Thursday, June 9, 2016

False Humility - Identifying the Orphan Spirit - Day 9

Day 9 - Spirit of False Humility

Read Colossians 2:20-23

False humility in the lives of God’s sons and daughters has turned the stomachs of much of society. We can all think of a time when someone in the church tried to appear ultra holy, while trying to sweep a plethora of sin under the rug of their heart…but what about the subtle ways in which we like to present ourselves as better than those around us?

False humility is often difficult to identify – especially if the Orphan Spirit has cultivated a life-long pattern of walking in it. Like the Spirit of Insecurity, False Humility is difficult for the Orphan Spirit to identify in himself.

Many believers have fine-tuned their ability to look the part in the public eye, while living as they wish when no one is watching. People living with false humility within the walls of the church tend to do all they can to look good, but have no love. You will see this in the ones who refuse to serve the least among us – the children and the elderly.

This may sound harsh, but in all reality, the Orphan Spirit looks at others as a means to an end – a rung in their ladder. For example, since children generally cannot offer status to adults, the Orphan Spirit is seldom found willingly serving the younger generation of their church and community – although the public approval of leadership might be worth the “sacrifice”. The goal of sons and daughters should be to take an honest evaluation of their own life and consider what their true motives for what they do (or don’t do) within the body of Christ.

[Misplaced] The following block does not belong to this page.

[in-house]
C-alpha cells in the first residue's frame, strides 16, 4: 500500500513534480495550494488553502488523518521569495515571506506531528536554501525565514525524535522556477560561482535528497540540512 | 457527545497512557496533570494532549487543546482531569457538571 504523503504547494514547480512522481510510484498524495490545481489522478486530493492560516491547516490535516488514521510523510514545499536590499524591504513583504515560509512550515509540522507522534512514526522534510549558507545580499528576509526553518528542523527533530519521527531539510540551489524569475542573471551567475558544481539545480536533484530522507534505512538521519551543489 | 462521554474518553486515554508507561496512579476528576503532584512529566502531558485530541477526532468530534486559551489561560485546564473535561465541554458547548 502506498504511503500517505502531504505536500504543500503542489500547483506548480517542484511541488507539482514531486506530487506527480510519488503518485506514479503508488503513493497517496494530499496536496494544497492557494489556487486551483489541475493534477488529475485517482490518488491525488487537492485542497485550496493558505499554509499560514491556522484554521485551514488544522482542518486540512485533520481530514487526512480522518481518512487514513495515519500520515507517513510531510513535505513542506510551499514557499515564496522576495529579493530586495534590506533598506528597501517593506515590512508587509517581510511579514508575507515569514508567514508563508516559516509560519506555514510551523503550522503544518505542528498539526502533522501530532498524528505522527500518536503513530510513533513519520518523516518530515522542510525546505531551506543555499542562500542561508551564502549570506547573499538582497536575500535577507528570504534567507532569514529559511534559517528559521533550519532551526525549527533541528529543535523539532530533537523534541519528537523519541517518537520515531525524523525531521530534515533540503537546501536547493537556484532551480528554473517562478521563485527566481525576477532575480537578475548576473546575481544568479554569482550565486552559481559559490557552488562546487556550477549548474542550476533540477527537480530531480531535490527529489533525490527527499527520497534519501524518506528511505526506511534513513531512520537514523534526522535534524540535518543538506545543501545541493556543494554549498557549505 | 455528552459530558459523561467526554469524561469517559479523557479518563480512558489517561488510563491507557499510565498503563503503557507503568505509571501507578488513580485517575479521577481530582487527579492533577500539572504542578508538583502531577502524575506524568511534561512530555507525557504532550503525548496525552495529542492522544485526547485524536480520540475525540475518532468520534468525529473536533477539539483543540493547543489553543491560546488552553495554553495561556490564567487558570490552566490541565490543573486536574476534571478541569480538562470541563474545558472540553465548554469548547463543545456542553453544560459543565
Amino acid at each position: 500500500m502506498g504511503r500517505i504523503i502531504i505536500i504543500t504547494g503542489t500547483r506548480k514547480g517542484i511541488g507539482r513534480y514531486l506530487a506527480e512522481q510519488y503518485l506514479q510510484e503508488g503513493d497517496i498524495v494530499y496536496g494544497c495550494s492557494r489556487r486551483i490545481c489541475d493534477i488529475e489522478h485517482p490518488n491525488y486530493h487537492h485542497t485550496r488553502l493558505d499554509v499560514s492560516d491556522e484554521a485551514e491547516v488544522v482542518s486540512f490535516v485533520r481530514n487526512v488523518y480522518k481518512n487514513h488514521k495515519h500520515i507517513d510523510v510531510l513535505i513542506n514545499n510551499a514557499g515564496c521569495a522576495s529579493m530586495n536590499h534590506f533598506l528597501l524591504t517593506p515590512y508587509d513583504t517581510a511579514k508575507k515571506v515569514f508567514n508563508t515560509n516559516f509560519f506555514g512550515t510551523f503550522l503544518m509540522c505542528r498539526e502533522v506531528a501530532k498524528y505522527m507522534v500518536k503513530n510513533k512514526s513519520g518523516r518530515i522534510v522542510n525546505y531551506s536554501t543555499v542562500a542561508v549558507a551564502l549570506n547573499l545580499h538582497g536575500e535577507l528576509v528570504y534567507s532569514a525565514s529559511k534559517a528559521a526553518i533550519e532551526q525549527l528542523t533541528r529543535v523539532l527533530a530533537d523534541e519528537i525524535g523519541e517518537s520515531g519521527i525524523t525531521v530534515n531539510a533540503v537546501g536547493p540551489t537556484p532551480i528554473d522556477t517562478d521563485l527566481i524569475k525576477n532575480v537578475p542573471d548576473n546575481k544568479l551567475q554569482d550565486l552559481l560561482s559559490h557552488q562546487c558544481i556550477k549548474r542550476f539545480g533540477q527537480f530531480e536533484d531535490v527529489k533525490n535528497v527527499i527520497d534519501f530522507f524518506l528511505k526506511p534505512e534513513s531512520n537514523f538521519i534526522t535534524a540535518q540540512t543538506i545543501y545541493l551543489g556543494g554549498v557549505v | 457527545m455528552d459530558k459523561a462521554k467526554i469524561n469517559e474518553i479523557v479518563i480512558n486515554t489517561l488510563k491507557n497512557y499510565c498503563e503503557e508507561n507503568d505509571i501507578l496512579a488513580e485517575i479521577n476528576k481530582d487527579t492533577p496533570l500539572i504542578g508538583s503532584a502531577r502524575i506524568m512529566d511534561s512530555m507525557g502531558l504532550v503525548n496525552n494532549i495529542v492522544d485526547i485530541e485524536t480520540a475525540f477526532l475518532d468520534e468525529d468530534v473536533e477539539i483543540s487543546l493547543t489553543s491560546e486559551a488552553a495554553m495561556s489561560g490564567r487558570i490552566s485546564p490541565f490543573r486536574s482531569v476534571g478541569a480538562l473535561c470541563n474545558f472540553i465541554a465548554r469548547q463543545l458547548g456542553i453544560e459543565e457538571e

As you study this subject, ask God to reveal if you are carrying the spirit of False Humility – and choose to be set free.

Ask yourself:

§  How much time do I spend thinking about my position among my brothers and sisters in the church?

§  Am I willing to do a job that largely goes unnoticed?

§  Can I admit my failures and humbly ask for help to make needed changes in my life?

§  Do I love those who can “do nothing for me”?

§  How important is it to me to get approval from others – especially church leadership?

§  How often do I acknowledge the good of others in the church? 

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